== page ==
Oblivion is a pretty difficult movie to review without spoiling. It continues the string of recent Hollywood science-fiction productions whose narrative structures resemble an onion. From the start, Oblivion is presented as a mystery. It’s 2077 and Earth is in ruin. Sixty years ago an alien race known only as Scavs destroyed the moon, and the resulting instability sparked apocalyptic natural disasters all over the planet. Humanity, using its nuclear stockpile, won the war, but the ensuing devastation ruined the planet beyond repair. Humanity evacuated in droves and went to the planet Titan, leaving behind only a skeleton crew to extract the seawater necessary to supply humankind’s new home. The movie focuses on two of these crew members. The ever intrepid Tom Cruise plays Jack Harper, a character that he seems to inhabit so comfortably it’s as if the role was written exclusively with Cruise in mind. Along with his communications officer and sometime carnal partner Victoria (Andrea Riseborough), he performs routine maintenance on the drones that protect the resource extractors of Earth from frequent incursions of remaining Scav resistance. The two live in a luxurious suite suspended on three precarious stilts high in the clouds; they even have a swimming pool. With amenities like these, it makes you wonder why they would leave in the first place.
Of course, that’s kind of the point of the movie — to make the viewer wonder at the unsettling nature of it all. From the beginning there are unsubtly telegraphed visual and narrative cues to suggest to the viewer that the situation is more complicated than it seems. As the movie progresses, more and more layers of the mystery are peeled back in a satisfying fashion. The savvy connoisseur of science fiction might be able to parse the mystery faster than the uninitiated, because many of the tropes employed by Oblivion are common to earlier science fiction classics. Indeed, Oblivion borrows themes and visual direction from such estimable productions as 2001: A Space Odyssey, Planet of the Apes, The Matrix and Prometheus. Director Joseph Kosinski has even said, in no uncertain terms, that Oblivion was meant as a homage to sci-fi films of the ’70s.
The visual palette is perhaps one of the prettiest, if not the prettiest, visions of post-apocalyptia ever conceived on screen. Viewers are treated to sweeping vistas of Earth (specifically New York City) in grandiose ruination. From his trusty white hovercopter thing, Tom Cruise surveys jagged mountains, crevices, glaciers and deserts, all within a day’s flying distance of what used to be New York City. New York, itself, is also displayed in splendid decay. We see the Empire State Building buried in a mountain of silt, the remains of old football stadiums, a creaking Brooklyn Bridge half sunken in mud and the cave-like remains of what used to be the New York Public Library. The vehicles employed by Jack Harper are gorgeously futuristic, in stark contrast to the dusty remnants of civilization and the drones whose spherical deliverers of laser fire are angry eyes-in-the-sky that seethe with a palpable sense of threat, abetted by the sonorous metallic beeps that they emit. In short, this film is gorgeous.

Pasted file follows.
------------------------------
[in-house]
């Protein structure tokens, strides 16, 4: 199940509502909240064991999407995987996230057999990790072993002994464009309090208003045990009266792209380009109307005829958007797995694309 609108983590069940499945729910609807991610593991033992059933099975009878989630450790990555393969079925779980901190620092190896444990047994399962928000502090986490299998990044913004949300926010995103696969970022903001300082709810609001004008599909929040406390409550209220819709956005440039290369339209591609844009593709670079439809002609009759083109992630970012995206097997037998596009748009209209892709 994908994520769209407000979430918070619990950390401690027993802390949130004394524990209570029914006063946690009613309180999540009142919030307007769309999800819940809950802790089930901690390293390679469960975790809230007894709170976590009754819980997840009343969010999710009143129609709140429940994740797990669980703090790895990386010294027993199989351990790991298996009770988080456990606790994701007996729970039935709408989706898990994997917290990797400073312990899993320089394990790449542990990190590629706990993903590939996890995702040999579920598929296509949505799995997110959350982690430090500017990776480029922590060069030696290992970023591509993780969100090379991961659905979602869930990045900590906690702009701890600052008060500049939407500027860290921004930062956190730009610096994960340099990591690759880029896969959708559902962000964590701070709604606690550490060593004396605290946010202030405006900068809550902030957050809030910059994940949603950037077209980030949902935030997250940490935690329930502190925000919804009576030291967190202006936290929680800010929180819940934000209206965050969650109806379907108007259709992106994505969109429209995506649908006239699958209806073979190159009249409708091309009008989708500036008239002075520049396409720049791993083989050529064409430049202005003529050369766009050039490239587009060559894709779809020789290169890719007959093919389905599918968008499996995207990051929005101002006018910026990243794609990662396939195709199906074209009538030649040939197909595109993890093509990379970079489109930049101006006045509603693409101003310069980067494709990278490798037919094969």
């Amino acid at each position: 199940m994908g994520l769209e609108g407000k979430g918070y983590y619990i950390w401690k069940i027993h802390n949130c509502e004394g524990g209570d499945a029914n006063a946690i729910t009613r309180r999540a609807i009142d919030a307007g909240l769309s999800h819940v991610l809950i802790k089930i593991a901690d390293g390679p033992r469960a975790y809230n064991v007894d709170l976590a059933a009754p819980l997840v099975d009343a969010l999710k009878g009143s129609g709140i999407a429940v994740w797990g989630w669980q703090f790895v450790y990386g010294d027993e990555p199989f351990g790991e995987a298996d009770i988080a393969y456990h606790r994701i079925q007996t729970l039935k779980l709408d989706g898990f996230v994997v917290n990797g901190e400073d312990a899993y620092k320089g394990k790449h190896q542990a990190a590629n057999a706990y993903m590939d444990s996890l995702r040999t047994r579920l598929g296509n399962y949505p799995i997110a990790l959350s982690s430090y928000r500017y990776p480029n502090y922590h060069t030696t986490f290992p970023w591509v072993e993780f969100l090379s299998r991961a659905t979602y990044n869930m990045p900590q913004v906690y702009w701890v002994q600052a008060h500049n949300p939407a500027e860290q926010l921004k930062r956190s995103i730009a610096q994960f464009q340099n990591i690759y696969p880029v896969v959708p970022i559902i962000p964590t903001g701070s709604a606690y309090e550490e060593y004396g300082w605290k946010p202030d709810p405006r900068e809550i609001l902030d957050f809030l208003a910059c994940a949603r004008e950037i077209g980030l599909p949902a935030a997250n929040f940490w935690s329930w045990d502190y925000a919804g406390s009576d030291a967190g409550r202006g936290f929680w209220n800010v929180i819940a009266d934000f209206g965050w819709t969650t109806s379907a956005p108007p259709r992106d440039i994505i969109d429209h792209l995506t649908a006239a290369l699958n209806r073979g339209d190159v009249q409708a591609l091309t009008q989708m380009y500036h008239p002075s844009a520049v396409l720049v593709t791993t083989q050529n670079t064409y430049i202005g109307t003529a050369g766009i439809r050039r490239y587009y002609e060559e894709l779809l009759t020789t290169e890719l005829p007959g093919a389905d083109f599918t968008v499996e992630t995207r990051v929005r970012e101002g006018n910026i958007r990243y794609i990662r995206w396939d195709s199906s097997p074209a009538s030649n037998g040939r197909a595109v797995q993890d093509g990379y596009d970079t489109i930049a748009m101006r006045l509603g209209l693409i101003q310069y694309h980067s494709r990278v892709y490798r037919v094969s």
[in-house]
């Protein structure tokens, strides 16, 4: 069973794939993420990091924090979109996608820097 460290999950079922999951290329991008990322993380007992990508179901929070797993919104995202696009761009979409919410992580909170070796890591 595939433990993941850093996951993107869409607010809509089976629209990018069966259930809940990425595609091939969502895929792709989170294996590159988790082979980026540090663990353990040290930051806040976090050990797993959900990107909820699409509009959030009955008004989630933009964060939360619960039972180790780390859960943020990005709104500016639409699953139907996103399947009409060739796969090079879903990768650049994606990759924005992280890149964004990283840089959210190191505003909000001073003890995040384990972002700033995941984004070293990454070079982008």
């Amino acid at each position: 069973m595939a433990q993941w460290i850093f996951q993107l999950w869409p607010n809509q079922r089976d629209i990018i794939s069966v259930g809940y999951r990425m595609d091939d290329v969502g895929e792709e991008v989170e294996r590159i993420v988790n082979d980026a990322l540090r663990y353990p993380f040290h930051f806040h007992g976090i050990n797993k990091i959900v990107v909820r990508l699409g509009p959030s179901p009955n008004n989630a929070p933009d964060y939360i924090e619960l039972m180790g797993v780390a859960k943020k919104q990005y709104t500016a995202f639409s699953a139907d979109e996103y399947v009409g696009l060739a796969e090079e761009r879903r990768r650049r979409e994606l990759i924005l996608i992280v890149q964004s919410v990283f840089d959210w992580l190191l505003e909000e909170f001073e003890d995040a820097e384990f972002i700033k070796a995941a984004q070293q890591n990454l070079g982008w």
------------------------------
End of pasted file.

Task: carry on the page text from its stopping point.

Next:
Visual fidelity, however, doesn’t save this film from losing much of its steam once the big reveals of the plot are encountered. After the secrets of this multi-layered onion are laid bare for all to see, the film descends into predictable medleys of CGI action, with aerial dogfights, gun battles and the lot. The abrupt tonal shift from the hitherto deliberate pacing feels hackneyed, and the film seems to overstay its welcome. But this is really Tom Cruise’s turn to shine, and he displays his action and piloting chops with customary aplomb. Therein lies the problem. It’s always a trade-off when famously typecast actors such as Tom Cruise appear in movies, because their characterization is already established by their body of work. In the case of Oblivion, Cruise delivers a competent, even inspired, performance, but he cannot save the film from descending into another Tom Cruise action flick in its latter half, and this detracts from the deeper themes that the film was trying to explicate. The denouement, and the means by which the conflict is resolved, also strain credulity, and the film ends somewhat clumsily with the use of a deus ex machina (literally) to wrap up the plot.
Ultimately, the film doesn’t quite know how to resolve the grand mystery that it presented in such a satisfying fashion, and out of consideration for its two-hour timeslot, rushes the ending in a way that is anticlimactic, plothole-ridden and almost farcical. And at the end of the movie, the viewer is left with one, unresolvable question: What has the title of the movie got to do with the plot? Maybe I missed something, but there appears to be no rhyme or reason to why the movie is called Oblivion. Not that this cheapens the film, but it does make you wonder.
Oblivion tries to be the next big thought-provoking science fiction epic on the scale of The Matrix or Inception. On account of its lackluster second half and Tom Cruise typecasting, it doesn’t quite get there, but its smart beginning, art direction and ambition make it a somewhat worthwhile watch.
Original Author: Colin Chan